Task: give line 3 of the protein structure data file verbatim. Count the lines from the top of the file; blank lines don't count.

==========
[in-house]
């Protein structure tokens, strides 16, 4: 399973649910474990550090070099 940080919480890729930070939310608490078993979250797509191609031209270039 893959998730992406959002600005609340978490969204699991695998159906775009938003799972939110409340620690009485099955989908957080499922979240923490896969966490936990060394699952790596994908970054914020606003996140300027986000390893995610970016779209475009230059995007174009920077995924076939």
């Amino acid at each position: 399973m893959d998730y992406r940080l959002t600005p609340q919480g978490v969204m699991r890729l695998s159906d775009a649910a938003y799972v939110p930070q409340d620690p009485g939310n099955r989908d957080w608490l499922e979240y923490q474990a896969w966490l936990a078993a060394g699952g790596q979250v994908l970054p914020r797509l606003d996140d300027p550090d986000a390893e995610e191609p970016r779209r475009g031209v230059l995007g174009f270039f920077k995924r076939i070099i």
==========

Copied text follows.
């Amino acid at each position: 399973m893959d998730y992406r940080l959002t600005p609340q919480g978490v969204m699991r890729l695998s159906d775009a649910a938003y799972v939110p930070q409340d620690p009485g939310n099955r989908d957080w608490l499922e979240y923490q474990a896969w966490l936990a078993a060394g699952g790596q979250v994908l970054p914020r797509l606003d996140d300027p550090d986000a390893e995610e191609p970016r779209r475009g031209v230059l995007g174009f270039f920077k995924r076939i070099i």